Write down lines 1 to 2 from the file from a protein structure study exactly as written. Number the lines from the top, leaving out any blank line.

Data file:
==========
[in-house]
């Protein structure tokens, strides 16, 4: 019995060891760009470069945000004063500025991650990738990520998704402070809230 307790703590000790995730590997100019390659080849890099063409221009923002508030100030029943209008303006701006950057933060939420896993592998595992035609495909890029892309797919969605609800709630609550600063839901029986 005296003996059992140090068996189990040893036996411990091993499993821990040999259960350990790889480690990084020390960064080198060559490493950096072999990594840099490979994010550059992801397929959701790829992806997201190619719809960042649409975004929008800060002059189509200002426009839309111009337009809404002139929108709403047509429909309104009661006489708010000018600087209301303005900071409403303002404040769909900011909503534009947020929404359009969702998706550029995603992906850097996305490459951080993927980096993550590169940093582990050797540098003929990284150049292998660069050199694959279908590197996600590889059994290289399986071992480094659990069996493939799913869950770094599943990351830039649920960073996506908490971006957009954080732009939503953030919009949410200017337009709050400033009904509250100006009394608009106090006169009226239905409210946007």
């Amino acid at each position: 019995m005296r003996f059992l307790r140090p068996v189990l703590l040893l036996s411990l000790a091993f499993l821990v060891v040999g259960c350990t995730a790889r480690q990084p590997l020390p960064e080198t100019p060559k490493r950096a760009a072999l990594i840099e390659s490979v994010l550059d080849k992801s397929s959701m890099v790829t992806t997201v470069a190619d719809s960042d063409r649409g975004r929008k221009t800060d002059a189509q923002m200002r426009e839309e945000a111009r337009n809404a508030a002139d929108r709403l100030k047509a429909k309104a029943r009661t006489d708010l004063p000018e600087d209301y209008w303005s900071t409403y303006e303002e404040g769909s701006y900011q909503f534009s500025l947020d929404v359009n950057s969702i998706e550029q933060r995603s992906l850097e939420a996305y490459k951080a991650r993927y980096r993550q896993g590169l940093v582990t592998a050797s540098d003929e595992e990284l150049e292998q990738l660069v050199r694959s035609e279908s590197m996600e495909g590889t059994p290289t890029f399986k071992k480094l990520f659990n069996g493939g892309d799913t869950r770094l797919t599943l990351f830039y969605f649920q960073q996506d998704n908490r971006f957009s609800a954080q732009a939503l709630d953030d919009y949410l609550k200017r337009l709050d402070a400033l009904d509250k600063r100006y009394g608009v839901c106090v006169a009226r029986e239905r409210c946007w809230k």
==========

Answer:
[in-house]
């Protein structure tokens, strides 16, 4: 019995060891760009470069945000004063500025991650990738990520998704402070809230 307790703590000790995730590997100019390659080849890099063409221009923002508030100030029943209008303006701006950057933060939420896993592998595992035609495909890029892309797919969605609800709630609550600063839901029986 005296003996059992140090068996189990040893036996411990091993499993821990040999259960350990790889480690990084020390960064080198060559490493950096072999990594840099490979994010550059992801397929959701790829992806997201190619719809960042649409975004929008800060002059189509200002426009839309111009337009809404002139929108709403047509429909309104009661006489708010000018600087209301303005900071409403303002404040769909900011909503534009947020929404359009969702998706550029995603992906850097996305490459951080993927980096993550590169940093582990050797540098003929990284150049292998660069050199694959279908590197996600590889059994290289399986071992480094659990069996493939799913869950770094599943990351830039649920960073996506908490971006957009954080732009939503953030919009949410200017337009709050400033009904509250100006009394608009106090006169009226239905409210946007």